Emotional Support Alligator v. Service Dog
What’s the difference and why does it matter?
Published on March 19, 2019| By Mark NeJame - Orlando Attorney; Laura C. Douglas contributed to this article.
Have you seen the video of Wally the alligator basking in his fifteen minutes of viral fame and visiting seniors at a Pennsylvania assisted living center? According to his owner, the five-foot long reptile from Central Florida has the run of the house which includes a living room pond he share with Scrappy, another rescue gator named Scrappy. The kicker? Wally is a registered emotional support animal. While not the first unorthodox creature to be identified as an assistance animal (remember Dexter the emotional support peacock?) his adventures highlight the confusion – and in many cases the controversy – over the increasing visibility of all types of animals routinely appearing in public which are characterized as assistance animals. The terms service animal, emotional support animal, comfort animal and therapy dog are often used interchangeably, leaving business owners, employees, and those who depend on service animals to accomplish the activities of daily life in embarrassing situations, and other customers or neighbors feeling suspicious or uncomfortable. Each designation represents a distinctions with a difference that effects the rights and duties of businesses, animal owners/handlers, landlords, and the general public.
Perhaps the best known category isservice animal, a term often used incorrectly to refer to any animal that is said to provide assistance or support of any kind. The American with Disabilities Act (“ADA”) defines Service Animals as “a dog that has been individually trained to do work or perform tasks for an individual with a disability, including a physical, sensory, psychiatric, intellectual, or other mental disability”. The ADA specifically prohibits all other species from use as a service animal, with the exception of miniature horses in specific circumstances (a topic for another day). “Dogs whose sole function is to provide comfort or emotional support do not qualify as ‘service animals’ under the Americans with Disabilities Act.” The ADA does not require service animals to wear special vests or harnesses, nor must they be registered or certified with any particular organization. That said, service animals must remain leashed in public – unless it interferes with the animal’s work or the individual’s disability prevents using a leash. Regardless, the service animal must remain under control.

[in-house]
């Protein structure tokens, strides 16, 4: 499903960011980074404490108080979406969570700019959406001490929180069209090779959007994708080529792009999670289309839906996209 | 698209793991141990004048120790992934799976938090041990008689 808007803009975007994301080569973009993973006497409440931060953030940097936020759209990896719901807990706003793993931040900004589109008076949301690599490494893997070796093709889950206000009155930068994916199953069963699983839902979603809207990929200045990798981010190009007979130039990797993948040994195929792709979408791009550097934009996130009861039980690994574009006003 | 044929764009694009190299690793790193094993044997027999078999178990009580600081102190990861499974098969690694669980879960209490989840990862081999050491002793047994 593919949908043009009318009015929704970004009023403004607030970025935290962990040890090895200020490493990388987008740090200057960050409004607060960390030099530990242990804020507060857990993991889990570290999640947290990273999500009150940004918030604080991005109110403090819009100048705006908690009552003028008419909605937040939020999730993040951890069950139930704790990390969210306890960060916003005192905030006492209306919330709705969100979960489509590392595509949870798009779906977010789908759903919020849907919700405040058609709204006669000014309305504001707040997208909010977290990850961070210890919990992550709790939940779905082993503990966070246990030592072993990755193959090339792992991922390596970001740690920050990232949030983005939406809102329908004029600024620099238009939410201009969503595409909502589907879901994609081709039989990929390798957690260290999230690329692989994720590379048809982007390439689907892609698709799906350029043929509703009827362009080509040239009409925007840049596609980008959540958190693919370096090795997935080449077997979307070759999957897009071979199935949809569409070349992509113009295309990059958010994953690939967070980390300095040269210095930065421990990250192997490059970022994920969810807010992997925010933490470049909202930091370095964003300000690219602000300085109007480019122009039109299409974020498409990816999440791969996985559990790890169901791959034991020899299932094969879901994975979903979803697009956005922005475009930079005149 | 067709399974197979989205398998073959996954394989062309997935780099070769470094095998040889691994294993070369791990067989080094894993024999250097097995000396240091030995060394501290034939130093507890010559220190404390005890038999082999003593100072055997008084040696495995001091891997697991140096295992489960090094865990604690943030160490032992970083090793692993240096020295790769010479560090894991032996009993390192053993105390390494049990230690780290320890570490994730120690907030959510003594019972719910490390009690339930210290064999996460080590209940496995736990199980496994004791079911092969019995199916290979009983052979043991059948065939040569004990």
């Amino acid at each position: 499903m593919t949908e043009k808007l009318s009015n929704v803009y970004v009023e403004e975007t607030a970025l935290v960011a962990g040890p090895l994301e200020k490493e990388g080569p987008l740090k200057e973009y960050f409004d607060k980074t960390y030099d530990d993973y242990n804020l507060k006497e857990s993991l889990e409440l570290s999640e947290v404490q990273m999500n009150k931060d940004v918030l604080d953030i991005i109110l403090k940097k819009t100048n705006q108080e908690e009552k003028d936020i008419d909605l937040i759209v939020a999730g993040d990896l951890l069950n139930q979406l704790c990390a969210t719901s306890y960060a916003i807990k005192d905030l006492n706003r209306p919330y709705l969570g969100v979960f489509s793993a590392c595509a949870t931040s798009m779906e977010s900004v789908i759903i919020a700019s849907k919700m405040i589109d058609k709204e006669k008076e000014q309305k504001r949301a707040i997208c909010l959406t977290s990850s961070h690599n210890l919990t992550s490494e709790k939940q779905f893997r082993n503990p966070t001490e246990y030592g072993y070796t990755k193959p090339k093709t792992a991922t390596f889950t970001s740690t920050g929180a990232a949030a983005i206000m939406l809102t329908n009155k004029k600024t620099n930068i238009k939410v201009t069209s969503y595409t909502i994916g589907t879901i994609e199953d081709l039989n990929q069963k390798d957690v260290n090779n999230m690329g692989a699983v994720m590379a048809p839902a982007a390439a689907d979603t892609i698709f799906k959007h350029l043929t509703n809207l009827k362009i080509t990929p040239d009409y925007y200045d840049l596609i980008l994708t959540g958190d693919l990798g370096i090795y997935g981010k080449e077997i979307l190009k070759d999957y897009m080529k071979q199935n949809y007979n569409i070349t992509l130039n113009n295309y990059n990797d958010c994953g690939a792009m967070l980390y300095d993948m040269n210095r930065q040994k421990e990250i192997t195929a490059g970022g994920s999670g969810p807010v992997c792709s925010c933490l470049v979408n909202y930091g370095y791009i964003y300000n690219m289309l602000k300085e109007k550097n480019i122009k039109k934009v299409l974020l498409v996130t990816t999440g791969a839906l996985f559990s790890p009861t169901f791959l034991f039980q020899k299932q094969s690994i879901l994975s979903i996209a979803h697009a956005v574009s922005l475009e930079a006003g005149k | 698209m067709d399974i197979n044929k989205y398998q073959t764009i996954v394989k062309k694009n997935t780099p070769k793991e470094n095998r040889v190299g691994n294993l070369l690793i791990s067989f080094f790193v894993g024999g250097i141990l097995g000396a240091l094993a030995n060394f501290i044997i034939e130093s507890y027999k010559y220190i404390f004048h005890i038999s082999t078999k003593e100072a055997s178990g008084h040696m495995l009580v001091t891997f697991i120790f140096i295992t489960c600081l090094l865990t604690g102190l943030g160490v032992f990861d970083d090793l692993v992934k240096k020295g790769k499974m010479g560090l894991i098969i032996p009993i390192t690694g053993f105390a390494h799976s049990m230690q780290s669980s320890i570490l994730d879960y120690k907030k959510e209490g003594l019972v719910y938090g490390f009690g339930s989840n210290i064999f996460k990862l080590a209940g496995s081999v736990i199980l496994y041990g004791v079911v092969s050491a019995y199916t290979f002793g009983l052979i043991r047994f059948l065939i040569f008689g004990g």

Emotional Support Animals
Emotional support animals or assistance animals are recognized and generally protected in particular instances under federal law that includes the Fair Housing Act, the Rehabilitation Act of 1973 (“FHA”) and the ADA, which generally require both public and private organization to make reasonable accommodations for individuals with disabilities who utilize (or seek to utilize) an assistance animal. In that context, an emotional support animal or assistance animal is defined as “an animal that works, provides assistance, or performs tasks for the benefit of a person with a disability, or provides emotional support that alleviates one or more identified symptoms or effects of a person’s disability. Under the FHA, a disability is defined as “among other things, a physical or mental impairment which substantially limits one or more of the person’s major life activities.”
Unlike a service dog, an emotional support animal or assistance animal is not required to have specific training. Rather, when evaluating a request for accommodation, entities required to comply with the FHA, the Rehabilitation Act of 1973 and the ADA must consider (among other things) if the “animal provides assistance, performs tasks or services for the person with a disability, or provides emotional support that alleviates one or more of the identified symptoms or effects of a person’s existing disability.”
Therapy dogs are not service dogs or assistance animals, rather they are dogs with the temperament, disposition and advanced training that qualifies them to volunteer at hospitals, nursing homes, schools and social settings, visiting and bringing smiles and stress relief. Therapy dogs are not regulated by the laws discussed above. Rather, the training programs and certifications – which apply to both dog and handler – are offered by organizations such as the American Kennel Club and others. Therapy dogs do not have the special access to restaurants.
Originally Published at: Orlando Style Magazine